14 Bad Luck Gifts That Are Taboo In Chinese Superstition

Chinese culture involves a lot of festivities. And almost any event can be a cause for celebration.

It’s just part and parcel of embracing the things that make people happy and that even the simplest things is a celebration of life.

For example, other than the traditionally celebrated festivals such as Chinese New Year, Dragon Boat Festival, Mid-Autumn festival and baby 100 days, etc, celebratory parties can be called for events such as:

  • Children passing exams
  • Starting of a business
  • Moving into a new house
  • etc

For every one of these events, a huge number of guests can be invited. And if you are invited to one, surely you won’t want to arrive empty-handed.

But what gift would you bring along for the hosts?

Consider that when a family finds an event auspicious enough to celebrate, it also implies that they probably have a list of events and things that are inauspicious as well. So it’s just good gift-giving etiquette to avoid buying gifts that can potentially be insensitive and offensive.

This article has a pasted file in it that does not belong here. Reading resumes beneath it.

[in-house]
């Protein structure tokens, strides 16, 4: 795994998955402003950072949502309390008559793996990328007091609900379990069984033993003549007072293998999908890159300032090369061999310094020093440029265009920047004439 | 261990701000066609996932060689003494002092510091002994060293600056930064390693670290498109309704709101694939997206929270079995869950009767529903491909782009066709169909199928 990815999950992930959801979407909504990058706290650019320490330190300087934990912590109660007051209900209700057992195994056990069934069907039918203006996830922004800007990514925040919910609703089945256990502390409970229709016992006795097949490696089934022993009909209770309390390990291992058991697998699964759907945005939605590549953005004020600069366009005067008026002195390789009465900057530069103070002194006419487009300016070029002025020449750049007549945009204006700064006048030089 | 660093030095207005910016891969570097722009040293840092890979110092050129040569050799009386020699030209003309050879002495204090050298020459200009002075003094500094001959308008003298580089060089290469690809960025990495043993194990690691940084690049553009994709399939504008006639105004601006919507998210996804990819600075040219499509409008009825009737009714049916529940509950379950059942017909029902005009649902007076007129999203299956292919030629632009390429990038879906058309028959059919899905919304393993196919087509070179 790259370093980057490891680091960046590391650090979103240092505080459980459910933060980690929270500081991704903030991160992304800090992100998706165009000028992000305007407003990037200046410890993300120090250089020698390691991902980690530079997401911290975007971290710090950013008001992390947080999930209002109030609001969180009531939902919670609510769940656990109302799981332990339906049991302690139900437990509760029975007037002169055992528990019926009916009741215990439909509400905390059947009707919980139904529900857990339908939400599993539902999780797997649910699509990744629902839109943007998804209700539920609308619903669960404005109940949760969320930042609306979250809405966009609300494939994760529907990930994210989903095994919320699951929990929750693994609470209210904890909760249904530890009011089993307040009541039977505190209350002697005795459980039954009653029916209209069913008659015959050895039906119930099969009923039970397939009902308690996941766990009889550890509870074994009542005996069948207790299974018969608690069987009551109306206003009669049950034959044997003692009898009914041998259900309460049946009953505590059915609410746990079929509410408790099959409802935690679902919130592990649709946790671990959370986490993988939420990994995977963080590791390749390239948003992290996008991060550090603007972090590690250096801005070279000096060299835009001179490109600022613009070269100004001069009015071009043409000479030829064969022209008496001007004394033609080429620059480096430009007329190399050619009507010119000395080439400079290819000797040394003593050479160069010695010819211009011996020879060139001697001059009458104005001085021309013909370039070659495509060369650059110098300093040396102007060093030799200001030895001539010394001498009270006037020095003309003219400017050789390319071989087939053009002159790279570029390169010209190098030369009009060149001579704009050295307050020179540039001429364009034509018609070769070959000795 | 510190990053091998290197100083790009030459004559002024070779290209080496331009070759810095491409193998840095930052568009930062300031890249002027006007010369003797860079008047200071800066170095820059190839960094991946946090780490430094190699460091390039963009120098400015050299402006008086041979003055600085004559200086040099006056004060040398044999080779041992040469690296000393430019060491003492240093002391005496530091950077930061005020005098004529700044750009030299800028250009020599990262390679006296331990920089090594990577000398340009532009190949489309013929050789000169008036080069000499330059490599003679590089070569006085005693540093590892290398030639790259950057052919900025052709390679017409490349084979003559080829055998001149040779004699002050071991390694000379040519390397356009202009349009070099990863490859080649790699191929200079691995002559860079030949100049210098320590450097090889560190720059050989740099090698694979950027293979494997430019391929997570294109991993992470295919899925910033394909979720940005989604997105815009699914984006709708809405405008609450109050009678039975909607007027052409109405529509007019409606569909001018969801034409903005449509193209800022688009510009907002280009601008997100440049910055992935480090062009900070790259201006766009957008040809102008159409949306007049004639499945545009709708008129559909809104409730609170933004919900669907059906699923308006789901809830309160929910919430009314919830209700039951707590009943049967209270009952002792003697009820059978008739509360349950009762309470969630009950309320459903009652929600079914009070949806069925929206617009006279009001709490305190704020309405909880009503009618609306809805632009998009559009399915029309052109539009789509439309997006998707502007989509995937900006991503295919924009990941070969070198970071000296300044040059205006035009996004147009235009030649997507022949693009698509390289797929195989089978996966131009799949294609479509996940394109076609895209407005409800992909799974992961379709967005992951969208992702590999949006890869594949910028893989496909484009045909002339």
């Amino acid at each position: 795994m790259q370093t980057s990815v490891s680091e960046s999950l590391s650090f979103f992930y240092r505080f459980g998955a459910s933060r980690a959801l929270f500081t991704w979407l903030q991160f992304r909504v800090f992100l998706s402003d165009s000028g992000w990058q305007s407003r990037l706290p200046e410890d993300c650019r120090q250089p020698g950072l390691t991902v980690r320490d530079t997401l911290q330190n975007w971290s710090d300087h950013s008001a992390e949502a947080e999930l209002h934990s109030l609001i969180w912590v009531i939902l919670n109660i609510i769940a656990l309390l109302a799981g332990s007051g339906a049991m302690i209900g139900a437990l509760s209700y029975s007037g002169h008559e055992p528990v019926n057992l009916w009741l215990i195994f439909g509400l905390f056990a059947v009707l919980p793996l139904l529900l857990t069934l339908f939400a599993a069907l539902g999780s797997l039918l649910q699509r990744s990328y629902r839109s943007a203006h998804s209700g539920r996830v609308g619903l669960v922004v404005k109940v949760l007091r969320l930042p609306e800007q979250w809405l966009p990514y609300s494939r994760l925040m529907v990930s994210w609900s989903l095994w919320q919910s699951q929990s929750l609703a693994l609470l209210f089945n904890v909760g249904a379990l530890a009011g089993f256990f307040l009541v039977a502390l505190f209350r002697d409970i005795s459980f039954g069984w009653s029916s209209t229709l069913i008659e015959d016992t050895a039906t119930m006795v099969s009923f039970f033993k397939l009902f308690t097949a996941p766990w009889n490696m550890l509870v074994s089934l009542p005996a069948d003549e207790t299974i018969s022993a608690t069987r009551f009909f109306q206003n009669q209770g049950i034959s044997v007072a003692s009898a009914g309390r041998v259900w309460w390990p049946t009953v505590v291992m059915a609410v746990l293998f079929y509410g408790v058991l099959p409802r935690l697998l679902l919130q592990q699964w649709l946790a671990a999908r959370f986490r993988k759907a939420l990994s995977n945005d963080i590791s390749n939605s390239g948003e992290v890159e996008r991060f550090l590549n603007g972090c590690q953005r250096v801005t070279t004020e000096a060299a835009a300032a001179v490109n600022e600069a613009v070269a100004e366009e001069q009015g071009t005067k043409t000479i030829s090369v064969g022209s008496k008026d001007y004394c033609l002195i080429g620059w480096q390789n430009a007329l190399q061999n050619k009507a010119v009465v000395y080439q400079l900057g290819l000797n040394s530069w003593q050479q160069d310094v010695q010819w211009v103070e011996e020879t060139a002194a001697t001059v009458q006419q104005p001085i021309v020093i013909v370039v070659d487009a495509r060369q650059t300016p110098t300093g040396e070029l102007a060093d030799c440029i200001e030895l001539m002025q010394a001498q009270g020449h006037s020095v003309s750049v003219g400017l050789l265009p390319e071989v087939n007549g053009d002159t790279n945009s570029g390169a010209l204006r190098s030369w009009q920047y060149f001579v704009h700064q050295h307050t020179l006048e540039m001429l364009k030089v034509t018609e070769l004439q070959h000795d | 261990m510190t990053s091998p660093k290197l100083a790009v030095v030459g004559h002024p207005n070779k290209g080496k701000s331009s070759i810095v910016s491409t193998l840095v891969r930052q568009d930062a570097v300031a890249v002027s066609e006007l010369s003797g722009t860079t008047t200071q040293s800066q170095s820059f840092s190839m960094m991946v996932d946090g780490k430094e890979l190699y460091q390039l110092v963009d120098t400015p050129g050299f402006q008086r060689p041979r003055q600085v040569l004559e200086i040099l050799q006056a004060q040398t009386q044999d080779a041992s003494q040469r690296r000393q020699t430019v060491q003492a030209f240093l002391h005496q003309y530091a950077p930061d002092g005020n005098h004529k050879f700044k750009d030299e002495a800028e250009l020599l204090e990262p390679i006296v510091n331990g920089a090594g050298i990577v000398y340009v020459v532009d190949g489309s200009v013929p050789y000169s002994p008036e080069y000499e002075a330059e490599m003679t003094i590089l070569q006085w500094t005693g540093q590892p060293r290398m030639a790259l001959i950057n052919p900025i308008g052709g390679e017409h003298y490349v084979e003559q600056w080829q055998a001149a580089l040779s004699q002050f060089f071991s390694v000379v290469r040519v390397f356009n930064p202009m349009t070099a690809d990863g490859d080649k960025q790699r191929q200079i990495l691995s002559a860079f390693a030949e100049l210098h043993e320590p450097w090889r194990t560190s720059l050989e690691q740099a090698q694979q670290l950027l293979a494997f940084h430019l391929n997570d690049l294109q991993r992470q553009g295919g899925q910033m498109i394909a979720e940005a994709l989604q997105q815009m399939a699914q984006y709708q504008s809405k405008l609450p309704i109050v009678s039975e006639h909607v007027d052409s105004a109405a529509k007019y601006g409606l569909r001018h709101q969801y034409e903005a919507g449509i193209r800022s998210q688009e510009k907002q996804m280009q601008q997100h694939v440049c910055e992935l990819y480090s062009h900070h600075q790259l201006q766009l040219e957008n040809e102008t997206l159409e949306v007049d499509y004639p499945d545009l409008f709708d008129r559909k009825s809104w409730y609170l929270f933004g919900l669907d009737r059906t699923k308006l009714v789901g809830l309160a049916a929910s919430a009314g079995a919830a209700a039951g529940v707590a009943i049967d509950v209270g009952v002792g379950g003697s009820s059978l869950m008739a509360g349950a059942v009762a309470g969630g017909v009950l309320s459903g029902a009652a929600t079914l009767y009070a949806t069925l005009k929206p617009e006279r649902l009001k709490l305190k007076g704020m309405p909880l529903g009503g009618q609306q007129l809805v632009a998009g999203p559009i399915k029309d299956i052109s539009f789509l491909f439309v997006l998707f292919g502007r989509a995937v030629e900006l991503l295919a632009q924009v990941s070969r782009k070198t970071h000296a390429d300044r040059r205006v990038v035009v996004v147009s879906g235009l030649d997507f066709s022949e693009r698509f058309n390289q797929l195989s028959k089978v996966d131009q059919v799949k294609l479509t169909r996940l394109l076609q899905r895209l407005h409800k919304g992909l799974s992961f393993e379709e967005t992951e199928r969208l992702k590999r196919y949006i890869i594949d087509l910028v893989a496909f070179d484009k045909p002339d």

Here are some types of gifts to avoid bring to a party in Chinese culture and superstition.

1) Clock

The most infamous taboo gift of all is probably the clock.

While some might think that a clock is a thoughtful gift to bring along for an occasion like a housewarming party, it is actually a very taboo item.

This is because the word clock (送钟) is pronounced as zhong. Gifting a clock would be the term song zhong. This is similar in pronunciation to mandarin word 送终 which means to pay last respects to a deceased in a funeral proceeding.

The ticking nature of clock also gives the impression that someone’s life is ticking away.

This applies to watches as well. It doesn’t matter if the watch is an Armani made with real leather or a sporty Baby-G. Recipients, especially seniors will find it disgusting to receive such a gift.

2) Umbrella